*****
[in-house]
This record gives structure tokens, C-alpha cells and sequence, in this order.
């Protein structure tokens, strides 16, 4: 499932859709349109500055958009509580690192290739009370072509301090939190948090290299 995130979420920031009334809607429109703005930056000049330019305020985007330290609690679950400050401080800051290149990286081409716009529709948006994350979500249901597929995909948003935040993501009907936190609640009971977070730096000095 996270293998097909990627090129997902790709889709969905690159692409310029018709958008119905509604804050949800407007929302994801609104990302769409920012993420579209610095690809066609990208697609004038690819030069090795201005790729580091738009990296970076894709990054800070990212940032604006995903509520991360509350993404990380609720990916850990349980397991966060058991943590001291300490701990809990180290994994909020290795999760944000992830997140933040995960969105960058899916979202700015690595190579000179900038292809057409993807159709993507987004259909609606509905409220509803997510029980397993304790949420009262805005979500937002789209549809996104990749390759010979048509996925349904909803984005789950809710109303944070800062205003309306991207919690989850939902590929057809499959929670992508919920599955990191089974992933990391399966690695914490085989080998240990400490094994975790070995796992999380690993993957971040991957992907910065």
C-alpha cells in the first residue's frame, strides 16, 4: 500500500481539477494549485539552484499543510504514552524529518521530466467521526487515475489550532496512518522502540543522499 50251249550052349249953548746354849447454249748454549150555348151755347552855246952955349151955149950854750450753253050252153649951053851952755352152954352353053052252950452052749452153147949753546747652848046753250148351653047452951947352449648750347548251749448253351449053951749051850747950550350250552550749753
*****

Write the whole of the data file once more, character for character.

[in-house]
This record gives structure tokens, C-alpha cells and sequence, in this order.
């Protein structure tokens, strides 16, 4: 499932859709349109500055958009509580690192290739009370072509301090939190948090290299 995130979420920031009334809607429109703005930056000049330019305020985007330290609690679950400050401080800051290149990286081409716009529709948006994350979500249901597929995909948003935040993501009907936190609640009971977070730096000095 996270293998097909990627090129997902790709889709969905690159692409310029018709958008119905509604804050949800407007929302994801609104990302769409920012993420579209610095690809066609990208697609004038690819030069090795201005790729580091738009990296970076894709990054800070990212940032604006995903509520991360509350993404990380609720990916850990349980397991966060058991943590001291300490701990809990180290994994909020290795999760944000992830997140933040995960969105960058899916979202700015690595190579000179900038292809057409993807159709993507987004259909609606509905409220509803997510029980397993304790949420009262805005979500937002789209549809996104990749390759010979048509996925349904909803984005789950809710109303944070800062205003309306991207919690989850939902590929057809499959929670992508919920599955990191089974992933990391399966690695914490085989080998240990400490094994975790070995796992999380690993993957971040991957992907910065």
C-alpha cells in the first residue's frame, strides 16, 4: 500500500481539477494549485539552484499543510504514552524529518521530466467521526487515475489550532496512518522502540543522499 50251249550052349249953548746354849447454249748454549150555348151755347552855246952955349151955149950854750450753253050252153649951053851952755352152954352353053052252950452052749452153147949753546747652848046753250148351653047452951947352449648750347548251749448253351449053951749051850747950550350250552550749753